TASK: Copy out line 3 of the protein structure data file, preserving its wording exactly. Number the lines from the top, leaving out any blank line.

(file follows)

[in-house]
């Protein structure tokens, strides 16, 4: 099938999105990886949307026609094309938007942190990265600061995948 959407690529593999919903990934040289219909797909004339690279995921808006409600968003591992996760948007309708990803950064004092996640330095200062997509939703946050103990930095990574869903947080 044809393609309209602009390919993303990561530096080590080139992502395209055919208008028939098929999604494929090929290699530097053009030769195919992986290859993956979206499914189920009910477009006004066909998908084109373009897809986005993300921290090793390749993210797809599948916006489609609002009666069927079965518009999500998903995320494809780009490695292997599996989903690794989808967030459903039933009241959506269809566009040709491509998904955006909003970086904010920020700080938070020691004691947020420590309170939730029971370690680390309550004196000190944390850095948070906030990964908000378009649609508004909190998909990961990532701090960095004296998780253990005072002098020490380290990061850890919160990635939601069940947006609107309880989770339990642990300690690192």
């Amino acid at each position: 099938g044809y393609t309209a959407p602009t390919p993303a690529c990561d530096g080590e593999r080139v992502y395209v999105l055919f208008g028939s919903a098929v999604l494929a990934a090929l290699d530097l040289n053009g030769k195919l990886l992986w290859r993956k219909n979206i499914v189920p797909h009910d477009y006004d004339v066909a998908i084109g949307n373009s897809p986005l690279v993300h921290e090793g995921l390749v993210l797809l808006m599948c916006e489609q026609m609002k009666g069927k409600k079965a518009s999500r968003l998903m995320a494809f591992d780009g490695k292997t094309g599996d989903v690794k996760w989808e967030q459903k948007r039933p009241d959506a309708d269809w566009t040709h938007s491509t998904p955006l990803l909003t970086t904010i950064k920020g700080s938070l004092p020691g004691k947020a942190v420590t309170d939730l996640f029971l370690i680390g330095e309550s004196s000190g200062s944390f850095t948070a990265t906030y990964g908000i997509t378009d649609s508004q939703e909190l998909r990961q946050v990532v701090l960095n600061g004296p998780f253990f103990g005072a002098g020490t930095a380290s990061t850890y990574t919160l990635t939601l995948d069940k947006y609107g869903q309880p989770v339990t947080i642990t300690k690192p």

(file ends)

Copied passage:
């Amino acid at each position: 099938g044809y393609t309209a959407p602009t390919p993303a690529c990561d530096g080590e593999r080139v992502y395209v999105l055919f208008g028939s919903a098929v999604l494929a990934a090929l290699d530097l040289n053009g030769k195919l990886l992986w290859r993956k219909n979206i499914v189920p797909h009910d477009y006004d004339v066909a998908i084109g949307n373009s897809p986005l690279v993300h921290e090793g995921l390749v993210l797809l808006m599948c916006e489609q026609m609002k009666g069927k409600k079965a518009s999500r968003l998903m995320a494809f591992d780009g490695k292997t094309g599996d989903v690794k996760w989808e967030q459903k948007r039933p009241d959506a309708d269809w566009t040709h938007s491509t998904p955006l990803l909003t970086t904010i950064k920020g700080s938070l004092p020691g004691k947020a942190v420590t309170d939730l996640f029971l370690i680390g330095e309550s004196s000190g200062s944390f850095t948070a990265t906030y990964g908000i997509t378009d649609s508004q939703e909190l998909r990961q946050v990532v701090l960095n600061g004296p998780f253990f103990g005072a002098g020490t930095a380290s990061t850890y990574t919160l990635t939601l995948d069940k947006y609107g869903q309880p989770v339990t947080i642990t300690k690192p």